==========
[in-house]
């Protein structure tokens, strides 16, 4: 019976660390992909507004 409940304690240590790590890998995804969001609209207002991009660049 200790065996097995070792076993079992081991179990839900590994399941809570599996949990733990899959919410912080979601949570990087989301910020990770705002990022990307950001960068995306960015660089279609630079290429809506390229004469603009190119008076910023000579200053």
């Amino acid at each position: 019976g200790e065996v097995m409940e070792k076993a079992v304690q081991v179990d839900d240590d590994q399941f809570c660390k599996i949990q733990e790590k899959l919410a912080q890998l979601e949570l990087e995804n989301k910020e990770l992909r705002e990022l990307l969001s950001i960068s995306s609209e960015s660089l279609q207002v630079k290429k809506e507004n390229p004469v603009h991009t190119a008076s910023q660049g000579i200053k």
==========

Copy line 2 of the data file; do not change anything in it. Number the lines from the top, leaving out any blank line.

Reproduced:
């Protein structure tokens, strides 16, 4: 019976660390992909507004 409940304690240590790590890998995804969001609209207002991009660049 200790065996097995070792076993079992081991179990839900590994399941809570599996949990733990899959919410912080979601949570990087989301910020990770705002990022990307950001960068995306960015660089279609630079290429809506390229004469603009190119008076910023000579200053």